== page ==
## Hard Drive Platter Mood Light: Neopixel Firmware

Having accumulated a pile of useless hard drives, it seemed reasonable to harvest the platters and turn them into techie mood lights (remember mood lights?). Some doodling showed that four of Adafruit’s high-density Neopixel strips could stand up inside the 25 mm central hole, completely eliminating the need to putz around with PWM drivers and RGB LEDs: one wire from an Arduino Pro Mini and you’re done:

```const byte PIN_NEO = 6;				// DO - data out to first Neopixel
```

The firmware creates three sine waves with mutually prime periods, then updates the RGB channels with raised-sine values every 10 ms. The `PdBase` constant defines the common conversion from milliseconds to radians:

```const float PdBase = 0.05 * TWO_PI / 1000.0;	// scale time in ms to radians
```

The leading 0.05 = 1/20 means the sine wave will repeat every 20 s = 20000 ms.

Dividing that period by three small primes produces an RGB pattern that will repeat every 5x11x17 = 935 `PdBase` cycles = 18.7×103 s = 5.19 h:

```const float Period[] = {PdBase/5.0,PdBase/11.0,PdBase/17.0};		// mutually prime periods
```

That’s languid enough for me, although I admit most of the colors look pretty much the same. Obviously, you can tune for best picture by dinking with a few constants.

A `Phase` array sets the starting phase to 3π/2 = -90 degrees:

```float Phase[] = {3.0 * HALF_PI,3.0 * HALF_PI,3.0 * HALF_PI};		// sin(3π/2 ) = -1, so LEDs are off
```

Jiggling those starting phases produces a randomized initial color that’s close to dark:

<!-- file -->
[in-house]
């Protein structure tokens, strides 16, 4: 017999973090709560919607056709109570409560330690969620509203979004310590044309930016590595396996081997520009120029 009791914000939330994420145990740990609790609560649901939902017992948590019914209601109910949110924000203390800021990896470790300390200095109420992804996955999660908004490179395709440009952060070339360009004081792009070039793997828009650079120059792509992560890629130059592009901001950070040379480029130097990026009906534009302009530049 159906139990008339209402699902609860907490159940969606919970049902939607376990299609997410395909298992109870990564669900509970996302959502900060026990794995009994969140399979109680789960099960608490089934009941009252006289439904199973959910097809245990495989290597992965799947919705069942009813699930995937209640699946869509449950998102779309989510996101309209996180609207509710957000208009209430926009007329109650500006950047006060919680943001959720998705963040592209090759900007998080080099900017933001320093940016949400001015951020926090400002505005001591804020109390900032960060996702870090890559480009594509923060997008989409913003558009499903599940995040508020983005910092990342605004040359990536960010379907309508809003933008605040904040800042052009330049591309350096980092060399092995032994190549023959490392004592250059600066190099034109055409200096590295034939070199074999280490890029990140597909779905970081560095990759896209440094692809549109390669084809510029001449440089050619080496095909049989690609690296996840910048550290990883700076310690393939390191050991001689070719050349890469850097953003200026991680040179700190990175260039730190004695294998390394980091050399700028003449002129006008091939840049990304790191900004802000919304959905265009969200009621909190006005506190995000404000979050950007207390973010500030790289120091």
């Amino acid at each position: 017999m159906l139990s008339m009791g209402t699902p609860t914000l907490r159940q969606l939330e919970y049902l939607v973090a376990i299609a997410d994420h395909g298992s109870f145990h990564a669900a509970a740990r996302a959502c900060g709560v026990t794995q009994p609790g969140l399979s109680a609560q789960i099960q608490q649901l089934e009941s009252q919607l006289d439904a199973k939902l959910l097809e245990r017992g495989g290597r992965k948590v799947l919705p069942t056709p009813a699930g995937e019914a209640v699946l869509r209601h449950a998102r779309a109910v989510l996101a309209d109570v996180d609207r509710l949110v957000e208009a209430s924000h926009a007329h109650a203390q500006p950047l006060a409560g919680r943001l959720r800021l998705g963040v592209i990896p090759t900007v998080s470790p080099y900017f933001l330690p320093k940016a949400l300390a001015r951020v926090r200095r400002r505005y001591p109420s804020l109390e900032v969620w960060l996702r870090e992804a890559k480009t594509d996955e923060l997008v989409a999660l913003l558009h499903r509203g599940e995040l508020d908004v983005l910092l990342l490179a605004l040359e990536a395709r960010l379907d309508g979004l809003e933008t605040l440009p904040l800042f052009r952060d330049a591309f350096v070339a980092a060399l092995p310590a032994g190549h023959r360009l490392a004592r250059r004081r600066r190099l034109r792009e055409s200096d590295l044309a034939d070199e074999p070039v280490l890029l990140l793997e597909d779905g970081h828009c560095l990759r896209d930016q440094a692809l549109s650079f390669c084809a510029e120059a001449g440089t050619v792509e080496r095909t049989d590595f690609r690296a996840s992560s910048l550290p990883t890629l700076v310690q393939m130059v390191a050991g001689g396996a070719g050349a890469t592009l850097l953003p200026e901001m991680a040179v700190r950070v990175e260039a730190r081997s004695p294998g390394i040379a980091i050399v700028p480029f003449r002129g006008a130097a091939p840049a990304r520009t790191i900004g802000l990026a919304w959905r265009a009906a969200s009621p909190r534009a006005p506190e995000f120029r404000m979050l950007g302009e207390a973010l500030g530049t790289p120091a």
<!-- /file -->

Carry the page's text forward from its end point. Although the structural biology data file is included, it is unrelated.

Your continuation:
```	MillisNow = MillisThen = millis();
printf("Phases: ");
for (byte i=0; i<3; i++) {
Phase[i] += random(-1000,1000) * HALF_PI / 1000.0;
}
printf(" deg\r\n");
```

With all that in hand, converting from time to color goes like this:

```uint32_t SineColor(unsigned long t) {
byte rgb[3];

for (byte i=0; i<3; i++) {
rgb[i] = Intensity[i]/2.0 * (1 + sin(t * Period[i] + Phase[i]));
}
return strip.Color(rgb[0],rgb[1],rgb[2]);
}
```

The rest of the code scales neatly with the strip length defined in the magic instantiation:

```Adafruit_NeoPixel strip = Adafruit_NeoPixel(12, PIN_NEO, NEO_GRB + NEO_KHZ800);
```

Although the colors change very slowly, shifting them all one chip toward the end of the 144 Neopixel strip at each update produces a noticeable difference that reassured me this whole mess was working:

```		for (int i=strip.numPixels()-1; i>0; i--) {
c = strip.getPixelColor(i-1);
strip.setPixelColor(i,c);
}

c = SineColor(MillisNow);
strip.setPixelColor(0,c);
strip.show();
```

And with that in hand, It Just Worked…

However, it’s worth noting that each Neopixel draws a bit over 60 mA at full white, which works out to a smidge under 9 A for a 144 LED strip. Because they’re PWM devices, the LEDs are either full-on or full-off, so the peak current can actually be 9 A, regardless of any reduced duty cycle to limit the intensity.

The Adafruit driver includes an overall intensity control, but I added an `Intensity` array with separate values for each channel:

```float Intensity[] = {128.0,128.0,128.0};							// pseudo current limit - PWM is always full current
```